With 4K projectors priced at several thousand dollars, it’s hard to imagine how the image from a projector this cheap would look. Before trying it out, we didn’t have very high expectations. But once we fired it up, we were surprisingly impressed. The image was clean and sharp. Fine details were well defined. Colors were accurate.
Sure, there is a noticeable improvement moving to a high-end television. But the projector wasn’t just watchable, it was enjoyable.
The specifications are exactly what you’d expect. A 1080p image is downscaled to 800×480, about twice the detail of standard definition and half that of high definition. The image, at only 2000 lumens, is bright enough with the lights off. But a little faded in full sunlight. On paper, you’re think that this projector would be significantly worse than a high-end model. But in reality, it looks great.
One thing is clear to us. You can’t always judge the quality of electronics by their specifications. Look at it this way. If you go to the store and purchase a brand-new Blu-Ray movie, you’ll be watching 1080p content at 40 mbps. Most YouTube videos are played back at 720p with 5 mbps bitrate. This means that the YouTube video has twice as many pixels, and 8 times as much data for each frame. Does the Blu-Ray look twice as good? If you played them side by side, you’d probably notice that the Blu-Ray looks a little better. But it’s definitely not twice as good, and it can be hard to believe that it requires 8 times as much data to produce a reasonably small improvement in image quality.
Likewise, a 1080p projector has twice as many vertical and horizontal pixels. 1080p would definitely look a little better, but we wouldn’t say that it looks twice as good. The Mlison Video Projector produces something that is enjoyable, whether you’re watching it by yourself or with the whole family.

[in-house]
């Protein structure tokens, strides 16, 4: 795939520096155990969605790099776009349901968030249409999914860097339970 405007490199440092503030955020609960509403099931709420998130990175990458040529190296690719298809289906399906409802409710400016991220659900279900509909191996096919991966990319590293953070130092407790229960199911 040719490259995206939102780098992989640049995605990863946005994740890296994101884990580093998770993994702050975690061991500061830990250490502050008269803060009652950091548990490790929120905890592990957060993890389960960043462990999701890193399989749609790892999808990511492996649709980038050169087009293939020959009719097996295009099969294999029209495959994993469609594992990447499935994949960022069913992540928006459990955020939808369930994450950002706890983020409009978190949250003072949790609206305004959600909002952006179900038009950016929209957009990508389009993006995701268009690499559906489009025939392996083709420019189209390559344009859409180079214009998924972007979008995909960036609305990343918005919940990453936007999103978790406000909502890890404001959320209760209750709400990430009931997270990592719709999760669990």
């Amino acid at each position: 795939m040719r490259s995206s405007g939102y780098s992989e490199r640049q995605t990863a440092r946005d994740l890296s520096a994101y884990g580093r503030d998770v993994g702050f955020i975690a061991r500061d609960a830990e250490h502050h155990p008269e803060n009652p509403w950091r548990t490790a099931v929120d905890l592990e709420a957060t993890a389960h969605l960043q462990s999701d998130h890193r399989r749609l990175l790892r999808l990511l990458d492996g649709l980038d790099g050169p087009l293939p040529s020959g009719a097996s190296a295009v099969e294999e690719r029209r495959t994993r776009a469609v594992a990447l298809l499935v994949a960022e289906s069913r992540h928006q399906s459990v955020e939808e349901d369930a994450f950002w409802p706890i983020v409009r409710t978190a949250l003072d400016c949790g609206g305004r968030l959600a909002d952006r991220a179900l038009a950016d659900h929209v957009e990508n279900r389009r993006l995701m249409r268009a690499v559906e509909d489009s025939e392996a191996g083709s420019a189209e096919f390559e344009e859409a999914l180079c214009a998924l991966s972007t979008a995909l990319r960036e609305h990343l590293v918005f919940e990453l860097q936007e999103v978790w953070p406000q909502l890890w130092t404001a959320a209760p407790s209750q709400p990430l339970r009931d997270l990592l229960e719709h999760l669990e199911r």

There are three main video sources you can use with the Mlison Video Projector. As is to be expected, there is an HDMI port for most high definition sources. If you’re using a computer, there is also a VGA port. You’ll see one tiny 3.5mm plug (like the kind you use for your headphones) labelled “multi-input.” This is used with the included cable to hook up your composite source, and includes audio. For simplicity sake, there is also audio pass through. This means that you’ll plug the audio into your projector, then your speakers into the projector as well. It middlemans the audio, keeping it in sync with the video.
You’ll also find a USB port and an SD card port. Believe it or not, this projector can play some media files directly off of your storage device. It supports AVI and MPEG video files, as well as a range of images. This allows you to play back your films without the use of a computer, although some copy protection formats are not supported.
Our only gripe with the Mlison video projector is the brightness. Typically, it’s preferable for manufacturers to measure the brightness in ANSI lumens. ANSI is a measurement standard. When you have 2000 ANSI lumens, this means that there are 2000 lumens of light actually hitting the wall. With Mlison’s measurement, they mean to tell you that the bulb produces 2000 lumens of light. Then it has to go through the lenses, travel though the room, and hit the wall. At the end of this chain, you’re really only getting about 1000 lumens of brightness.
This looks fine in a dark room. It looks fine outside, as long as it’s night. It even looks alright if you’ve got a lamp on in the room. But if you’re looking for something you can use in a lighter environment, we’d recommend that you check out our review of the Ogima BL20 Video Projector.
The Mlison Video Projector is the perfect example of how far technology has come. 10 years ago, a projector like this would have been considered top of the line. Today, it’s affordable enough that it could be considered a toy for your kids. Would we recommend buying it? For us, we think that it’s a great thing to have around. We can quickly and easily set up a second display wherever we want, whenever we want. When our 42” smart TV isn’t cutting it, we can throw our new 100” big screen image on a wall somewhere and get that movie theater experience.
Will this replace a high-end TV? Absolutely not. But is it a great supplement to our standard home theater systems that, frankly, can get a little boring after a while? Without a doubt.